RealNews

Spoofing ability gives Palyh worm some legs

The Palyh worm has rapidly spread across the Internet because of a clever trick that allows it to make itself appear to be coming from Microsoft support, experts said this morning. Messages containing the worm appear to come from “support@microsoft.com,” but that address is actually spoofed. Users should be suspicious of such messages because Microsoft doesn’t send executable files via e-mail, said Chris Belthoff, senior product marketing manager at U.K.-based antivirus software vendor Sophos Inc. “As it purported to be from Microsoft, it had a certain amount of pseudo-credibility,” he said. Palyh’s social engineering appears to have worked on some end users. U.K.-based e-mail filtering company MessageLabs intercepted more than 65,000 copies of the worm on Monday. By midmorning EDT Tuesday, the company had stopped about 100,000 copies. At the worm’s peak, MessageLabs was finding a copy of Palyh (or Mankx, as it’s also known) in one out of every 215 messages. Full Story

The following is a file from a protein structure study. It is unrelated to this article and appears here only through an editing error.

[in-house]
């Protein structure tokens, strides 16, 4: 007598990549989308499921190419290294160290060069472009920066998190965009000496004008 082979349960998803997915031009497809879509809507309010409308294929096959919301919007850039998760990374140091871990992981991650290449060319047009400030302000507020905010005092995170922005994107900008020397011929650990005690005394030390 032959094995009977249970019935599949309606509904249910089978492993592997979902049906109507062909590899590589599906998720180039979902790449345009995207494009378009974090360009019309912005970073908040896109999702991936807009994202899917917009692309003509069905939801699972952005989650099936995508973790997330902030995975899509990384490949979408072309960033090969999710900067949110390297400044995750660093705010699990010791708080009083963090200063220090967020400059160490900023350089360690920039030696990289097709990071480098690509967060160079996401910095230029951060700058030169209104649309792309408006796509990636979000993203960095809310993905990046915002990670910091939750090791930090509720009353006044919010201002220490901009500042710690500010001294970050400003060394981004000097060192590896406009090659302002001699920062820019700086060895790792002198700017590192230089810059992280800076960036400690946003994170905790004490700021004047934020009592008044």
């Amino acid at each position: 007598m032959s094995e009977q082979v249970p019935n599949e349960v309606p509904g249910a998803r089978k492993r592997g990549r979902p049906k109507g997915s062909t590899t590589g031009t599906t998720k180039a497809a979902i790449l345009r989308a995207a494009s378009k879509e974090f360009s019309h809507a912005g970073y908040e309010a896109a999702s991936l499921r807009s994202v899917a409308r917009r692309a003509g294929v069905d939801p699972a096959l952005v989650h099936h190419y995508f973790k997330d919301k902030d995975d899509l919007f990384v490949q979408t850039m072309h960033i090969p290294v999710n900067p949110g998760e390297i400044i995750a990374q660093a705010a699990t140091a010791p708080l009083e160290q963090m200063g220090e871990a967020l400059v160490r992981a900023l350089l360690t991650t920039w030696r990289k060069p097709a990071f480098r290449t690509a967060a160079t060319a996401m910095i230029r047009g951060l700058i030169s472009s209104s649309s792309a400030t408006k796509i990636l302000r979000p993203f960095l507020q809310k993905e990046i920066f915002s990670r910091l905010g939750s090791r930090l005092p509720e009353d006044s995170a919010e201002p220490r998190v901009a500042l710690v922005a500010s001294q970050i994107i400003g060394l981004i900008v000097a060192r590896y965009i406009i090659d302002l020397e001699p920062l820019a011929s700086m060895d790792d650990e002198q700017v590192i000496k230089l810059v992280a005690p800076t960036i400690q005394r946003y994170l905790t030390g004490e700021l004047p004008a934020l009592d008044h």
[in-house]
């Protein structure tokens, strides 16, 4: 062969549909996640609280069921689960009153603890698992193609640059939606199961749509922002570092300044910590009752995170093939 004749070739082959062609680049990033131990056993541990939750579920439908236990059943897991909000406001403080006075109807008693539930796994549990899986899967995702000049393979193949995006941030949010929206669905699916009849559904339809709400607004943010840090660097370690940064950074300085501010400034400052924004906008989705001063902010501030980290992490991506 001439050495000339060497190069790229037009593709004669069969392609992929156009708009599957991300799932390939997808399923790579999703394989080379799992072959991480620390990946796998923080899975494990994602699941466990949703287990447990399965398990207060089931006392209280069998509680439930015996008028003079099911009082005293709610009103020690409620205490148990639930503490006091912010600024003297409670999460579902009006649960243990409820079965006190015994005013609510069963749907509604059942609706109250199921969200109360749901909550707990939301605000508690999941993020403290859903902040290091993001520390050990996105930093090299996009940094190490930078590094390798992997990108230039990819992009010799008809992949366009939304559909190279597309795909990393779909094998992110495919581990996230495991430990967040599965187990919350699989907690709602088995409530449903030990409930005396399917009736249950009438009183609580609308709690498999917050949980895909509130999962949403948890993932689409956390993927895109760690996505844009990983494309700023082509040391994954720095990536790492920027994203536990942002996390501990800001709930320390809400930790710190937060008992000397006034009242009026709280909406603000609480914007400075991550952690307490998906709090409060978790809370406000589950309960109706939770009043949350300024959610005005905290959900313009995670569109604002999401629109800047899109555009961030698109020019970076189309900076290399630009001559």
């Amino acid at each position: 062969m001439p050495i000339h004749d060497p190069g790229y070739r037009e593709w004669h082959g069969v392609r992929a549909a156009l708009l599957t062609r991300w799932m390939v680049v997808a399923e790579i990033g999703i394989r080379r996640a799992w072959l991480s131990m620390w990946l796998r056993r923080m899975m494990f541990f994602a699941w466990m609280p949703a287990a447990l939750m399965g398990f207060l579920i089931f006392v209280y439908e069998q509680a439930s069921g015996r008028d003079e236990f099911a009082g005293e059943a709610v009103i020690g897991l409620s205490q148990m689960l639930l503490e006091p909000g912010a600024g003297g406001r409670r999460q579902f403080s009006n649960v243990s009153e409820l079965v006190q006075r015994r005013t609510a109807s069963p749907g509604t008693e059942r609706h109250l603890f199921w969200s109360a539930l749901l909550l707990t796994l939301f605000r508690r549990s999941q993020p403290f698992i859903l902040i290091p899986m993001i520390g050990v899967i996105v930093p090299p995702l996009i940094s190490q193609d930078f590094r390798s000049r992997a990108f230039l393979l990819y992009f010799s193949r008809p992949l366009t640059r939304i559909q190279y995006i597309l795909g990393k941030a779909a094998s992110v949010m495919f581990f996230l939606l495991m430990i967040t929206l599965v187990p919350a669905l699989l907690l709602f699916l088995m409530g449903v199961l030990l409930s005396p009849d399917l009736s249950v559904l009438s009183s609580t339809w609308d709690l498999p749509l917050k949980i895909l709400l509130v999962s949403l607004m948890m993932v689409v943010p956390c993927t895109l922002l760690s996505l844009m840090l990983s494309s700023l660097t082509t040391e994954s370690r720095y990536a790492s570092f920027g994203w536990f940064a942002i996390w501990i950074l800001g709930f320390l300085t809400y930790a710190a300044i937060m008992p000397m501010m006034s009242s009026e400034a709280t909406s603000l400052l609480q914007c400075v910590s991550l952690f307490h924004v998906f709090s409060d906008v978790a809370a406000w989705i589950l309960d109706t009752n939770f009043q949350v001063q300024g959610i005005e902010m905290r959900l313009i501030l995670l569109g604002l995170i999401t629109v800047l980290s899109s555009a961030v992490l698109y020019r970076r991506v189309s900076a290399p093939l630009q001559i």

OODA Analyst

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